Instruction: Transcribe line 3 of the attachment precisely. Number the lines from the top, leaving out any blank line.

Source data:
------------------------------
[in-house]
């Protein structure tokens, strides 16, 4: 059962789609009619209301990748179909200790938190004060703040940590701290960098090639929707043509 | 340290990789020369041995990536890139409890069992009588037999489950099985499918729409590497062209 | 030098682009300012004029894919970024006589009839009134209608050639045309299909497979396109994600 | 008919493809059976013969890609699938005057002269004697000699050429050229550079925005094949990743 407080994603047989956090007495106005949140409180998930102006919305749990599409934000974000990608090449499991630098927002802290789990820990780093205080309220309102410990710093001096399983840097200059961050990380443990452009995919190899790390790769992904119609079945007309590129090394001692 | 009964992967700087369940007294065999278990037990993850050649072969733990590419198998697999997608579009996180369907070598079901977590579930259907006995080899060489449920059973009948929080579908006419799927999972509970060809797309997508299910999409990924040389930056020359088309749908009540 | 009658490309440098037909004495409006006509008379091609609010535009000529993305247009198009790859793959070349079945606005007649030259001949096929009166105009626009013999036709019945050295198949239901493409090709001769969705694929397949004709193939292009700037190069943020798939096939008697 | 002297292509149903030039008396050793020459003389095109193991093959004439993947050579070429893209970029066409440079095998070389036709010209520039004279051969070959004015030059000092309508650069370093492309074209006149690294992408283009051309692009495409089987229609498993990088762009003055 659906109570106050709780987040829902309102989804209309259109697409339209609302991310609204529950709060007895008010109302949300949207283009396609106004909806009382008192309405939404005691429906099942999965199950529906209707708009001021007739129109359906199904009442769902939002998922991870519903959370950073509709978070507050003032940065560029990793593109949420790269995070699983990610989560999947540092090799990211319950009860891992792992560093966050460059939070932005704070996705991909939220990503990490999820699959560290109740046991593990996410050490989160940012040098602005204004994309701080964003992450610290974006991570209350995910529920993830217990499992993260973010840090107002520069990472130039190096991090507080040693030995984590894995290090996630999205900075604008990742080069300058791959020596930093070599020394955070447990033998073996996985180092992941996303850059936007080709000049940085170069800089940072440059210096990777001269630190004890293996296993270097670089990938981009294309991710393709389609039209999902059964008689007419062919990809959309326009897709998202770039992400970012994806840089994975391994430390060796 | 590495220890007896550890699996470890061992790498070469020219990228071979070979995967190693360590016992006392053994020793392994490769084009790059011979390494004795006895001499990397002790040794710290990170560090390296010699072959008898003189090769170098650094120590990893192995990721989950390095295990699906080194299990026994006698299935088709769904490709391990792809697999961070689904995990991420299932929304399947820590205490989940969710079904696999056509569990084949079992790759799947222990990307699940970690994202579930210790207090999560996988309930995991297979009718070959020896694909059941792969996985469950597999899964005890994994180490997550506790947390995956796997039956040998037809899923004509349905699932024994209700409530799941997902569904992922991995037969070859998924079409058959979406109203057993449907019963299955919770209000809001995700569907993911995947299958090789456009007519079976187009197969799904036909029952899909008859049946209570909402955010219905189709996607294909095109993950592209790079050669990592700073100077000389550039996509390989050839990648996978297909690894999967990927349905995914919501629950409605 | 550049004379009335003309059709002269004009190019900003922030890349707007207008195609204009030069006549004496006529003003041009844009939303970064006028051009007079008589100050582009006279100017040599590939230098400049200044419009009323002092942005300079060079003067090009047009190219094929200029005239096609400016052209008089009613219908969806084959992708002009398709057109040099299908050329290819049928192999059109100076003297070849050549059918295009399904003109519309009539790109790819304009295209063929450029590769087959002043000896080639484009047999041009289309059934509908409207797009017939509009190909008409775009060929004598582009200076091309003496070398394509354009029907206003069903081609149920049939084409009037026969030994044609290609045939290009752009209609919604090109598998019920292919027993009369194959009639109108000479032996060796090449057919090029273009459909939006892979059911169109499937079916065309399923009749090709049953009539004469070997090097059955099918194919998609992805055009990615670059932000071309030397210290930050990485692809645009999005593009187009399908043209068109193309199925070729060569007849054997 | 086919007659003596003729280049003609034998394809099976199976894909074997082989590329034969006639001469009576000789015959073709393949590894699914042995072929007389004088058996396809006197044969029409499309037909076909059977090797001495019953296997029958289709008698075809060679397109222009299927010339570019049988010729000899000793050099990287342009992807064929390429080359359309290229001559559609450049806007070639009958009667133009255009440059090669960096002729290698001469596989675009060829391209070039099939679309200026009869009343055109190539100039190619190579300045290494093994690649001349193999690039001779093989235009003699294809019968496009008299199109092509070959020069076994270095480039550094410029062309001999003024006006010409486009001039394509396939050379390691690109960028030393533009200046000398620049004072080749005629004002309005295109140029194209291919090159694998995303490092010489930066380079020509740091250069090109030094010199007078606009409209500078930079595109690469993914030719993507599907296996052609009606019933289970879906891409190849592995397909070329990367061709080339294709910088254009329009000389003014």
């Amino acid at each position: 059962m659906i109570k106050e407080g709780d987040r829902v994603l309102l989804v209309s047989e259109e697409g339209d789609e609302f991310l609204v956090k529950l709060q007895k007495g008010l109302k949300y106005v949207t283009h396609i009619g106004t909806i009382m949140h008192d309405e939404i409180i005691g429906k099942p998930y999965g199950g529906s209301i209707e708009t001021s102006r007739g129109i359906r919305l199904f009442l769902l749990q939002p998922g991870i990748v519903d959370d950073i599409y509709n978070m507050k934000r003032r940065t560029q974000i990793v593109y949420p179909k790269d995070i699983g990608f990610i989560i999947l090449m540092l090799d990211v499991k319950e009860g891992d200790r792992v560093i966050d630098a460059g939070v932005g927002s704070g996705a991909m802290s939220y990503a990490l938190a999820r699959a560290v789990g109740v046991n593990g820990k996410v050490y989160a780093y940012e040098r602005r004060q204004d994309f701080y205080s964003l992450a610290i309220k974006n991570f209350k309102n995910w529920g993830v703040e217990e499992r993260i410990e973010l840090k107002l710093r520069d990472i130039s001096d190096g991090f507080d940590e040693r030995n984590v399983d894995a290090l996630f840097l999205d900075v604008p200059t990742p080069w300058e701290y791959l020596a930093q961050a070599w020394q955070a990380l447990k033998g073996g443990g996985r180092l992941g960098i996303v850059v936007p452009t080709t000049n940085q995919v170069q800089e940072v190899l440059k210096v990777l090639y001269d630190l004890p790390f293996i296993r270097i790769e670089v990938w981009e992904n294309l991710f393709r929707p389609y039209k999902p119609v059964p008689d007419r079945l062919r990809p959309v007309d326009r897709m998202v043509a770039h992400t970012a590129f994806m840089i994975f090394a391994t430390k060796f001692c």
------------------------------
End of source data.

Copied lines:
């Amino acid at each position: 059962m659906i109570k106050e407080g709780d987040r829902v994603l309102l989804v209309s047989e259109e697409g339209d789609e609302f991310l609204v956090k529950l709060q007895k007495g008010l109302k949300y106005v949207t283009h396609i009619g106004t909806i009382m949140h008192d309405e939404i409180i005691g429906k099942p998930y999965g199950g529906s209301i209707e708009t001021s102006r007739g129109i359906r919305l199904f009442l769902l749990q939002p998922g991870i990748v519903d959370d950073i599409y509709n978070m507050k934000r003032r940065t560029q974000i990793v593109y949420p179909k790269d995070i699983g990608f990610i989560i999947l090449m540092l090799d990211v499991k319950e009860g891992d200790r792992v560093i966050d630098a460059g939070v932005g927002s704070g996705a991909m802290s939220y990503a990490l938190a999820r699959a560290v789990g109740v046991n593990g820990k996410v050490y989160a780093y940012e040098r602005r004060q204004d994309f701080y205080s964003l992450a610290i309220k974006n991570f209350k309102n995910w529920g993830v703040e217990e499992r993260i410990e973010l840090k107002l710093r520069d990472i130039s001096d190096g991090f507080d940590e040693r030995n984590v399983d894995a290090l996630f840097l999205d900075v604008p200059t990742p080069w300058e701290y791959l020596a930093q961050a070599w020394q955070a990380l447990k033998g073996g443990g996985r180092l992941g960098i996303v850059v936007p452009t080709t000049n940085q995919v170069q800089e940072v190899l440059k210096v990777l090639y001269d630190l004890p790390f293996i296993r270097i790769e670089v990938w981009e992904n294309l991710f393709r929707p389609y039209k999902p119609v059964p008689d007419r079945l062919r990809p959309v007309d326009r897709m998202v043509a770039h992400t970012a590129f994806m840089i994975f090394a391994t430390k060796f001692c």